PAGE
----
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by Cathy Vandewater | October 07, 2011


Recruiters may know more about what makes employees happy than you do.

Vault attended an "Identifying & Retaining Talent" event for startups to see how smaller companies attract talent, and what we learned  was that there's a lot more to getting and keeping employees than bonus packages and high salaries.

If you're on the hunt for a job you can be happy at for the long term, pay attention to these key factors. You might find yourself catching--and keeping--a truly satisfying job.

1. Culture

Studies have consistently shown that happiness at work greatly increases with the numbers of friends you make among coworkers. Smaller companies already know this—that's why there are so many ping pong tables at startups.  

But the effect goes double for a poor economy, when companies can't afford to offset unhappy working conditions with higher salaries. Melanie Hughes, the Chief HR Officer at Gilt Groupe and a speaker on the event panel, recounted how she had to lay off 100 people at a previous company, and then raise morale without the help of raises or bonuses. Her solution: weekly breakfast meetings with leaders. Feeling closer to the executives, she explained, helped people feel more a part of the company, while celebrating successes and bonding with coworkers promoted a feel-good mood around the office. The proof was in the retention rates, which shot up—people wanted to stay.

How to Find It: If you're finding big companies a little chilly, it may be time to shift your focus from prestige to companies with great day-to-day culture. Company-wide outings, parties, or well-used break rooms (gathering spots like a ping-pong table or beer fridge) are a good sign for camaraderie, and hopefully, happiness.

2. Work Style

You may have found your perfect job title, but what about your work style? Start-up companies often examine this aspect of job candidates first. Joe Essenfeld, CEO of tech startup JIBE, described the type of people that he knew would be happy working for him: adrenaline junkies, "big picture" types, and those who want to own their role and impact at a company.

Hughes similarly studies personality types—since her company deals in fashion. She said she finds her merchandisers by recruiting at department stores, where very qualified candidates may be bored by the pace of retail. She then emphasizes the fun and excitement of a fast-paced internet company.

How to Find It: What irks you about your current job? Too much pressure? Too slow a pace? Too bureaucratic, or not enough structure? Use these factors to guide you when exploring your hiring options. "Idea people" who are frustrated with the slow pipeline of corporate work might want to move to web, while those who don't like a lot of flash and market speak might want to move away from consumer-related businesses. Think outside the job title!

3. Feedback

Hughes said that when she first started her job as HR VP at Gilt, "my office was about 6 square feet," and right on the floor with the rest of the office. Initially uncomfortably close, it turned out to be an enlightening experience on the importance of feedback. "When you see performers at work, you can trouble shoot early," she said.  The close proximity enabled her to diagnose issues and help correct them in real time—not six months later at a performance review—which made for happier, more productive employees.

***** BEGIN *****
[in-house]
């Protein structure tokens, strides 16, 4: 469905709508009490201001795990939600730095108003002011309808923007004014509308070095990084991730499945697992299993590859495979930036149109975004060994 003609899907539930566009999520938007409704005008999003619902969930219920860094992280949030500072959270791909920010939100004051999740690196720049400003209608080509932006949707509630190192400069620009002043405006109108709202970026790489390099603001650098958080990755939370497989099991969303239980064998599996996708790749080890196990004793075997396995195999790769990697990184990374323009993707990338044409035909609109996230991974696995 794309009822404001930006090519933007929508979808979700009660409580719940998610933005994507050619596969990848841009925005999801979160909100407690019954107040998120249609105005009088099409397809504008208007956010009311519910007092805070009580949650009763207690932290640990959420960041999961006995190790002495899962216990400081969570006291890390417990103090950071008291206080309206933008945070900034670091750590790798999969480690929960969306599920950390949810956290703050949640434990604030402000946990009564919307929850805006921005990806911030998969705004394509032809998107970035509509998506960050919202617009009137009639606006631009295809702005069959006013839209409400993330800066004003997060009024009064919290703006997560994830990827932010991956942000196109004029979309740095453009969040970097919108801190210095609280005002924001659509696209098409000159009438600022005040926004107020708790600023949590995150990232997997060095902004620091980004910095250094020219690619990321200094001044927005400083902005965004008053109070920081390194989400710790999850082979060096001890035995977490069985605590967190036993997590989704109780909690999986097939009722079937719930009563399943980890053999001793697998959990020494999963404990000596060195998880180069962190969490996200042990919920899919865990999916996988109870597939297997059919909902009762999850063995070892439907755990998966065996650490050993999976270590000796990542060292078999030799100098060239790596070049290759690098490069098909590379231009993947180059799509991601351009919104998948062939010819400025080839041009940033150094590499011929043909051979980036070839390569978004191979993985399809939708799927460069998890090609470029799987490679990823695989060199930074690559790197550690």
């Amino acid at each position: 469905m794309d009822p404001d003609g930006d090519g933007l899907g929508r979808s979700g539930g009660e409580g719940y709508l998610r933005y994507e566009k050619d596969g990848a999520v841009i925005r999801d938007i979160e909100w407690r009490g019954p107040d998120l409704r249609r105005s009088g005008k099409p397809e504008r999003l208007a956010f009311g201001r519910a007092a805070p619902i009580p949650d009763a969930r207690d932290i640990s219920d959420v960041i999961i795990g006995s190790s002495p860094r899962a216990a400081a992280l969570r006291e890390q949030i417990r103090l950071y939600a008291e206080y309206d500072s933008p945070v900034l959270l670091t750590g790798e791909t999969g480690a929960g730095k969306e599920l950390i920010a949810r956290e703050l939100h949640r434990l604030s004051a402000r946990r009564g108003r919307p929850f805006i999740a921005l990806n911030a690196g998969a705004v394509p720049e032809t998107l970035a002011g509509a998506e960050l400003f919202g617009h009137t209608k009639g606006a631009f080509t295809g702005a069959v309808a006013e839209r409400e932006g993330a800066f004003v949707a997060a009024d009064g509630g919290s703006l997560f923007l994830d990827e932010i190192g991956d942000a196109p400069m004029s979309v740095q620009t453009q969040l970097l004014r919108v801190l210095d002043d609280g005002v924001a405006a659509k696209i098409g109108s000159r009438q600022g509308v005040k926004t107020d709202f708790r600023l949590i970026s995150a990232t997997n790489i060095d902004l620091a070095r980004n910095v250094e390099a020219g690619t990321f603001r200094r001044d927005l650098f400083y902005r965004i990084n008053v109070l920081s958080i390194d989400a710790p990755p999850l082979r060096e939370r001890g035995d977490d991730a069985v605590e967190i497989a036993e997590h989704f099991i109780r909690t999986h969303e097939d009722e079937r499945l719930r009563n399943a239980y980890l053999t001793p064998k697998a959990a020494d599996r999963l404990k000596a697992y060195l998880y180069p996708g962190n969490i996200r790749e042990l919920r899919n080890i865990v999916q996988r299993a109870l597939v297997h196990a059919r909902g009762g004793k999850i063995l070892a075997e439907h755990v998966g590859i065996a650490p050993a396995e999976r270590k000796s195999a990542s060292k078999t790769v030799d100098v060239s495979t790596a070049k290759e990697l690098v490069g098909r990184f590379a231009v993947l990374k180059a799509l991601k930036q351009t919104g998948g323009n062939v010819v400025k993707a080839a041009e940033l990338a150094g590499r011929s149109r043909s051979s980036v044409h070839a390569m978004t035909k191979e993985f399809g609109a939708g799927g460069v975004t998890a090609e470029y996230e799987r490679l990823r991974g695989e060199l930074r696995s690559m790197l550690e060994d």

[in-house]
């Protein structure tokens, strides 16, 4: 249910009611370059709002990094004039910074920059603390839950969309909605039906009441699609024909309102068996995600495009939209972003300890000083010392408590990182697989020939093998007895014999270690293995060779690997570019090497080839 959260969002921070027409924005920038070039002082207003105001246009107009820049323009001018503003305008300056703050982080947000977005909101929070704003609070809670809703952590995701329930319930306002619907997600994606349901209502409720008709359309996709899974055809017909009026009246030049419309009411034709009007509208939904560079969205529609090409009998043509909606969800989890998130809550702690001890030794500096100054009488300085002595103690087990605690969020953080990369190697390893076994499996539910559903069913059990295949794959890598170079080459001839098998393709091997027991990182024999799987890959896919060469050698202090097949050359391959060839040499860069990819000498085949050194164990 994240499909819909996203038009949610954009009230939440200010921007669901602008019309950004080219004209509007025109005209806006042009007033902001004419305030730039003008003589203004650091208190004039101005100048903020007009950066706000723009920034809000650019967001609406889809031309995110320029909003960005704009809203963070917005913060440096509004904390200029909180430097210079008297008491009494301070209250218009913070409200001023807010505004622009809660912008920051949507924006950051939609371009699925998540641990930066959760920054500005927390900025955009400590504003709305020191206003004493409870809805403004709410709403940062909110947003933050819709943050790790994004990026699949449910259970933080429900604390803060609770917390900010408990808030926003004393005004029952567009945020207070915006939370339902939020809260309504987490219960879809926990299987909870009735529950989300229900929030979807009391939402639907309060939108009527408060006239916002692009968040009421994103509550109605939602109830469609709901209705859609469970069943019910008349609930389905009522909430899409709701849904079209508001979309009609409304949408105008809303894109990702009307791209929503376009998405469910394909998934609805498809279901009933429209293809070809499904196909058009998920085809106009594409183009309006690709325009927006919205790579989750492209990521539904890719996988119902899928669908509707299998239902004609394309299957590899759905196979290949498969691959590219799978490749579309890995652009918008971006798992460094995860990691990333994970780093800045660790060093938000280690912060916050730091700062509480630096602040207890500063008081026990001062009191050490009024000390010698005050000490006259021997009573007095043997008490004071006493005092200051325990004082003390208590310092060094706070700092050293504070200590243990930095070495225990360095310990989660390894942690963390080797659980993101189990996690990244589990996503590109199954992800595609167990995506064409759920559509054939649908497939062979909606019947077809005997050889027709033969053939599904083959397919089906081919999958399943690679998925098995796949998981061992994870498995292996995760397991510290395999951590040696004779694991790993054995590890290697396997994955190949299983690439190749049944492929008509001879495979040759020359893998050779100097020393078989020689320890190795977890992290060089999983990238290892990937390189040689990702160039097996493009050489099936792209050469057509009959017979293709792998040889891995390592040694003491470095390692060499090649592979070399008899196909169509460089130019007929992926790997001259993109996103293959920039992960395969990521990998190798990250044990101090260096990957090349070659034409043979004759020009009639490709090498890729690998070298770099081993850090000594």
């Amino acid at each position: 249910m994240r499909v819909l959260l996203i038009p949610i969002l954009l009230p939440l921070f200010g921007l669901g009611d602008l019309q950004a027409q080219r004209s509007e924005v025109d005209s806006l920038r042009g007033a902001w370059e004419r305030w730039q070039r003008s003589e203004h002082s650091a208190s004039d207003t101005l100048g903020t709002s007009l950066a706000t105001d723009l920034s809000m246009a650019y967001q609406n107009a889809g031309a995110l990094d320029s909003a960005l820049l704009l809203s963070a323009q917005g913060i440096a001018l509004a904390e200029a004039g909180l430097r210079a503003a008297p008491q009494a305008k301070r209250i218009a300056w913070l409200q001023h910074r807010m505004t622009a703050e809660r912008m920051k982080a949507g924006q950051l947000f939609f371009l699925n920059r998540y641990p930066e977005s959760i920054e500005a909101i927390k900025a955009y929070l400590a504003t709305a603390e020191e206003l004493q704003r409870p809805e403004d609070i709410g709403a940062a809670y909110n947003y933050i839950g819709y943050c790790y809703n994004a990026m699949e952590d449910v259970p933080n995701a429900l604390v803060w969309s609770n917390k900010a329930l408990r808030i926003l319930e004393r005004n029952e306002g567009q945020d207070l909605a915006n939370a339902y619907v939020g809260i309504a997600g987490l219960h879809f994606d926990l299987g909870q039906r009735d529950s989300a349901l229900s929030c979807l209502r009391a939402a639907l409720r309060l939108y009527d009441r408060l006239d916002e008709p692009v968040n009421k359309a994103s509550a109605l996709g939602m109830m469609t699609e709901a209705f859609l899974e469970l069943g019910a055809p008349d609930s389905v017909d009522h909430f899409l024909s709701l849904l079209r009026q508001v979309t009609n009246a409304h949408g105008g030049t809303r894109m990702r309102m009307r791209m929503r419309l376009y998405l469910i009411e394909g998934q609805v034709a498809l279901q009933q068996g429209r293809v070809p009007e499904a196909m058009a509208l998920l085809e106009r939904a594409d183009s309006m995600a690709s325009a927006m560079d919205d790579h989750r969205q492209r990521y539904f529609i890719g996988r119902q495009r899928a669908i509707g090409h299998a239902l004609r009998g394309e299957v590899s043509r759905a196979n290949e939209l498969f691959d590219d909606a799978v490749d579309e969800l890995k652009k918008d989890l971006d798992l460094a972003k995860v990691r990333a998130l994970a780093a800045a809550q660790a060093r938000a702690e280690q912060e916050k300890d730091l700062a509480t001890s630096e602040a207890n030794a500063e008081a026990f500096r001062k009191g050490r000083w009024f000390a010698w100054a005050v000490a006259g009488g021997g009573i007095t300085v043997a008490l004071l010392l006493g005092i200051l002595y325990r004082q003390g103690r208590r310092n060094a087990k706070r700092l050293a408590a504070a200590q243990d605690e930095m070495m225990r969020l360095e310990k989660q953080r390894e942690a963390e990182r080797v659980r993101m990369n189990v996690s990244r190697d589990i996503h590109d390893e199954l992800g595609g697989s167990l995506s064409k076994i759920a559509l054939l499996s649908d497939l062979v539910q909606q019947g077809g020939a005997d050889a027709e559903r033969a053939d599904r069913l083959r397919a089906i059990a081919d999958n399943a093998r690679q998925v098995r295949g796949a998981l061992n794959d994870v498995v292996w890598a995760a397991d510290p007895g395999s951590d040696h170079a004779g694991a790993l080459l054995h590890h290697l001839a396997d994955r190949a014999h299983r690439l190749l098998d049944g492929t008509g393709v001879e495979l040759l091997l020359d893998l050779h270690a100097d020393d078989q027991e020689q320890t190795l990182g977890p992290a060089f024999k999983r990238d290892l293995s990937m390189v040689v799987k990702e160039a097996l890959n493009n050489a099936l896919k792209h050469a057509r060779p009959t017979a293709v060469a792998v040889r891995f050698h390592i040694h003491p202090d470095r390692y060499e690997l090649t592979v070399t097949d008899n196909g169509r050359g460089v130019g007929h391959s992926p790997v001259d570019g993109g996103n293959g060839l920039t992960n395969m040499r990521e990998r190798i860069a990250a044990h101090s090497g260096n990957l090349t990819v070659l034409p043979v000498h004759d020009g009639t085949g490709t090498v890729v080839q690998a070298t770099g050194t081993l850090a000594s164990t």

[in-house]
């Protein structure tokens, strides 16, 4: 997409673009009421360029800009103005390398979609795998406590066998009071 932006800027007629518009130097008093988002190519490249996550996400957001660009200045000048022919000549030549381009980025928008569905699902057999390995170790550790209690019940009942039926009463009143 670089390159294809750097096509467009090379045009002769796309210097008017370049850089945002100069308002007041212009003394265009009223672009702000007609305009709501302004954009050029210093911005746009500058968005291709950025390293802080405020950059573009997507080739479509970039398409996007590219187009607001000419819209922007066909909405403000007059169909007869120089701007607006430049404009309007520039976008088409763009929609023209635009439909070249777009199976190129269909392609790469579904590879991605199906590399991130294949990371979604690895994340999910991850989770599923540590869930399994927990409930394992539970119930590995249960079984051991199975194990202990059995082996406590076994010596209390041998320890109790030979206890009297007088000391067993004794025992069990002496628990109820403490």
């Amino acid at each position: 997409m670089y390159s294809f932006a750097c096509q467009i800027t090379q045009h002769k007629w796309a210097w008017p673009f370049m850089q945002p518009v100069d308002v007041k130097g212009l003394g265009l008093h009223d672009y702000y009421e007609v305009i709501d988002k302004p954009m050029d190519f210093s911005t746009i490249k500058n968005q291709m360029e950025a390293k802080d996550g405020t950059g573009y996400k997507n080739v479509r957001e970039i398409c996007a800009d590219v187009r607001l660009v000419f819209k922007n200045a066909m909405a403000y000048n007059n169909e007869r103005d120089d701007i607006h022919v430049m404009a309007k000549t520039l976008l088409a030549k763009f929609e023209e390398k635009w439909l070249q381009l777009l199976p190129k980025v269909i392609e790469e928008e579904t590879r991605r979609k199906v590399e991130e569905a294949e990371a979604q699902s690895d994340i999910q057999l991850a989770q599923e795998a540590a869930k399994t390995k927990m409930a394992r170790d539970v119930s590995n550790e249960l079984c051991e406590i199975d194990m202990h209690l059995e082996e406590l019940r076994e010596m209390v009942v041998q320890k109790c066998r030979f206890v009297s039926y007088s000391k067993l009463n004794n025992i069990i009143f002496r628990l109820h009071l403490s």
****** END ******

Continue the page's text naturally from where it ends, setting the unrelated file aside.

How to Find it: Though getting told you're doing something wrong is never fun, receiving necessary criticism can be the only antidote to fumbling and frustration on the job.  A functioning feedback mechanism may just mean greater access to your boss, or HR department. But, in the app age, it could also mean a system as high-tech as what Gilt's VP of HR Operations, Brian Christman, describes as the company's own "Facebook," where users receive instant and continuous responses to their work. Take the time and find the right feedback fit, and you may find yourself less overwhelmed and much more secure at your new job.

4. Real Life Interests

There are the "interests" you cite on your resume: you enjoy problem solving, you're great with details. But think deeper about what truly sparks you. Have a passion for public policy? Attached at the hip to your iPhone? Rabid for fashion? Consider applying your skills and job title to a whole different industry.

Hughes, discovered this phenomenon when she was having difficulties finding technologists for Gilt Groupe, which is fashion-oriented. Instead of trying to attract candidates by focusing on the job description, her company put out a "geek to chic" promo: before and after shots of a tech geek who'd been given a makeover. Not only did tech guys respond to the exciting glamour angle of the job, but their girlfriends applied on their behalves too.

How to Find It:  Exploring your other interests may help you cast a wider—and more successful—net for a job in a field you'll love working in. Bonus: The passion you'll be bubbling over with at the interview will make a great impression.

5. Know What You Don't Want

Ryan at Gilt has one major interview question: "Tell me how you deal with change." That's because his particular field can be volatile—and it's not for everyone. The same applies to learning on the job—do you like collecting training hours, or just want learning modules on a need-to-know basis? Hate several bosses breathing down your neck, or feel at ease without any guidance?

How to Find It: Hughes says that people get hired for potential, and fired for not being able to execute, and it's almost always because of culture-fit problems. Know what's a deal breaker for you with management, feedback, or work styles, and trust your gut on it—it may save you a lot of hassle later on.

--Cathryn Vandewater,


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